Leave it to Michael Bay to have the brilliant idea to want to remake horror properties under his Platinum Dunes banner. And by “brilliant idea,” I really mean not-so-brilliant idea. The banner’s first release, The Texas Chainsaw Massacre, was a big success. I don’t think it was because the filmmakers cast it-girl of the moment Jessica Biel or because R. Lee Ermey made an appearance. It had more to do with the property or legacy of the franchise. Plus, Leatherface is such a cool name for a homicidal maniac. A prequel, rather than a sequel, would follow three years later and it would make less than half the gross of the 2003 release. Platinum Dunes has since let go of the rights to the franchise. Looking to turn things around was Carl Mazzocone who used to run production at Twisted Pictures, the production outfit most known for making the Saw franchise. Mazzocone took a meeting with the suits at Lionsgate and after 15 minutes (so he says) he walked out of the room with a production deal that could lead to as many as six more Leatherface movies. Ugh.
Dropping “Massacre” from the title didn’t seem to dissuade horror fans, as there were enough of them to push a more sympathetic Leatherface (what is this, a Lifetime original movie?) to #1 with a $23 million opening. That’s a good way to start off the new year, but that total is $11 million less than last year’s The Devil Inside, a horror release that was critically ravaged but had a great three-day opening before people found out that it utter crap. Texas Chainsaw got a boost from 3D surcharges, but take those away and the inflation and its performance is no better than the 2003 and 2006 releases. I’m thinking that Leatherface’s chainsaw needs a change of oil. The arrival of Gangster Squad and the wide release of Zero Dark Thirty could translate to a one and done for this horror reboot.
If Django Freeman likes killing white guys, he really likes killing hobbits. And that’s just what he did as Quentin Tarantino’s spaghetti western Django Unchained moved ahead of The Hobbit: An Unexpected Journey, which dropped to third place over the weekend. Since its Christmas Day release, Tarantino’s film has passed the $100 million domestic mark and should become Tarantino’s highest-grossing film when it surpasses Inglourious Basterds this weekend. While there’s been much said and written about its controversial subject matter and the usage of the N-word (tabulated at 100 or more times), the press has definitely translated to dollar signs for Harevy Weinstein and it has made up for The Weinstein Company’s 2012 calendar year in which a Madonna movie (W.E.) and Brad Pitt movie (Killing Them Softly) had less-than-healthy returns. Not even Shakespeare (Coriolanus) could muster an encore performance.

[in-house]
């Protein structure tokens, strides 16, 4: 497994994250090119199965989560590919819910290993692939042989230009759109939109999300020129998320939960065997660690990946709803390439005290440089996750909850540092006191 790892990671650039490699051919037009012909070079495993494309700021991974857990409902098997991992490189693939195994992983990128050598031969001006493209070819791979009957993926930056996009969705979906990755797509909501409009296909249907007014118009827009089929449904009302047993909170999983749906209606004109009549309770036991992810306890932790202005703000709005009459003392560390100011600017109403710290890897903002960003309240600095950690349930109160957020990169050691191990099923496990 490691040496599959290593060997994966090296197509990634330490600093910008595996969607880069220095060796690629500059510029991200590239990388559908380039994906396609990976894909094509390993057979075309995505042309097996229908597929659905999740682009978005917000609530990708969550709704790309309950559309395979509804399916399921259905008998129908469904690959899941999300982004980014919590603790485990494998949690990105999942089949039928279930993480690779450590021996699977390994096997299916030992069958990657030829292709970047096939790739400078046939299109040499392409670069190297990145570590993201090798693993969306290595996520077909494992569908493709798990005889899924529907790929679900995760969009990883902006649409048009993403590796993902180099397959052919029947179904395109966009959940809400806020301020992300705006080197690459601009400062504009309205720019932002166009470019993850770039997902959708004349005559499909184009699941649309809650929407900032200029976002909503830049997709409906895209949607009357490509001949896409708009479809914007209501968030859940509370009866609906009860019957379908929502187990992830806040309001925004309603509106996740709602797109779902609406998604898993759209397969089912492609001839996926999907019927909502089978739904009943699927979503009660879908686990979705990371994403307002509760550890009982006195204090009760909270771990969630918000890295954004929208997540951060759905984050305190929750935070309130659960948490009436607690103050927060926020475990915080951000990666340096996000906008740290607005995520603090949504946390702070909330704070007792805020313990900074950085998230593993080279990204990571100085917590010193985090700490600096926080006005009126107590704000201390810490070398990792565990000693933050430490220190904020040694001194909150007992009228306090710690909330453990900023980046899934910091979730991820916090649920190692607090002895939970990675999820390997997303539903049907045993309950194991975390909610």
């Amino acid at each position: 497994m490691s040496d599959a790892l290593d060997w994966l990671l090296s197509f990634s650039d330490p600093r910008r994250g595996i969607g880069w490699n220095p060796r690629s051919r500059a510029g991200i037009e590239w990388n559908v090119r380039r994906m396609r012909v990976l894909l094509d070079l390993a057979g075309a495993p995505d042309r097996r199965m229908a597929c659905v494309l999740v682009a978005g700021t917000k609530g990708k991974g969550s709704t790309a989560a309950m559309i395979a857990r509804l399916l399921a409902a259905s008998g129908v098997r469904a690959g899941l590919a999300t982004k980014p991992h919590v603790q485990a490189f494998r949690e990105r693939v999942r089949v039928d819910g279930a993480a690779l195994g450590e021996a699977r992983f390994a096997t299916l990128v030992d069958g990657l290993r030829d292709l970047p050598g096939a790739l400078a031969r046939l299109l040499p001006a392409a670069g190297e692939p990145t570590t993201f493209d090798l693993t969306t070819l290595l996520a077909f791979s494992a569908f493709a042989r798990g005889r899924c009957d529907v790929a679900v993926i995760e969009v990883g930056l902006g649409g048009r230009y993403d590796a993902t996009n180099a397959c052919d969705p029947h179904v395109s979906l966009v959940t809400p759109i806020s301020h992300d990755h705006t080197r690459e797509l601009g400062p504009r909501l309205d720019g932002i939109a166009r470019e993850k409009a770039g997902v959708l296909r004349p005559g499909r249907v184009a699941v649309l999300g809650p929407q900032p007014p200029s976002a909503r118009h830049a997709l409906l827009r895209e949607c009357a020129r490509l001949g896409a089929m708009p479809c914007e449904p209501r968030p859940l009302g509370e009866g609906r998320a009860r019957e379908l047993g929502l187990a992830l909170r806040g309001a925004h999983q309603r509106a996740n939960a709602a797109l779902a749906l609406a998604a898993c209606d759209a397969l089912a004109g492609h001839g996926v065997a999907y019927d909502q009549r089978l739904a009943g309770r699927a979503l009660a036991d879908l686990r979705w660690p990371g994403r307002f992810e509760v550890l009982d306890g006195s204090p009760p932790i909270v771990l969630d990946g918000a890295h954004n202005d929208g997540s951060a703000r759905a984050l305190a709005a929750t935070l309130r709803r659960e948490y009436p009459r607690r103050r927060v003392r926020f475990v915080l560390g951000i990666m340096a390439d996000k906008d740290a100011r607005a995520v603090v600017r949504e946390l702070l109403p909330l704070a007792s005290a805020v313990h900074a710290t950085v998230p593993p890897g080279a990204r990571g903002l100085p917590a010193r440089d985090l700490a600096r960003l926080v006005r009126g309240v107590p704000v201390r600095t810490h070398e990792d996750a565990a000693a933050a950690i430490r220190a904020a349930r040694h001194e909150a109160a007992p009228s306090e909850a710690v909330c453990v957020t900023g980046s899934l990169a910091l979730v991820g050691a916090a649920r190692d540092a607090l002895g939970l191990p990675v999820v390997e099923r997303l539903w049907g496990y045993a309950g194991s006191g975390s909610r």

As for The Hobbit, it will have finished the weekend having passed $800 million worldwide even it as it vanquishes first place to chainsaw-wielding maniac. While it may squeak by the $300 million domestic mark, the addition of inflation and 3D surcharges makes that feat less impressive than the performance of Peter Jackson’s original Lord of the Rings trilogy. However, with the influence on numbers overseas, The Hobbit Part 1 of 3 may just have enough muscle to cross one billion globally.
That other Christmas Day release, Universal’s Les Miserables, has also crossed the $100 million domestic mark. It is the first musical since Mamma Mia to make more than nine figures in America, but it may very well do better overseas after it expands in more territories. As it stands now, the musical has made $67 million internationally. The combination of the source material being a celebrated musical both on Broadway and at London’s West End should help propel it to figures worth singing about. A slew of Oscar nominations should also help its bottom line.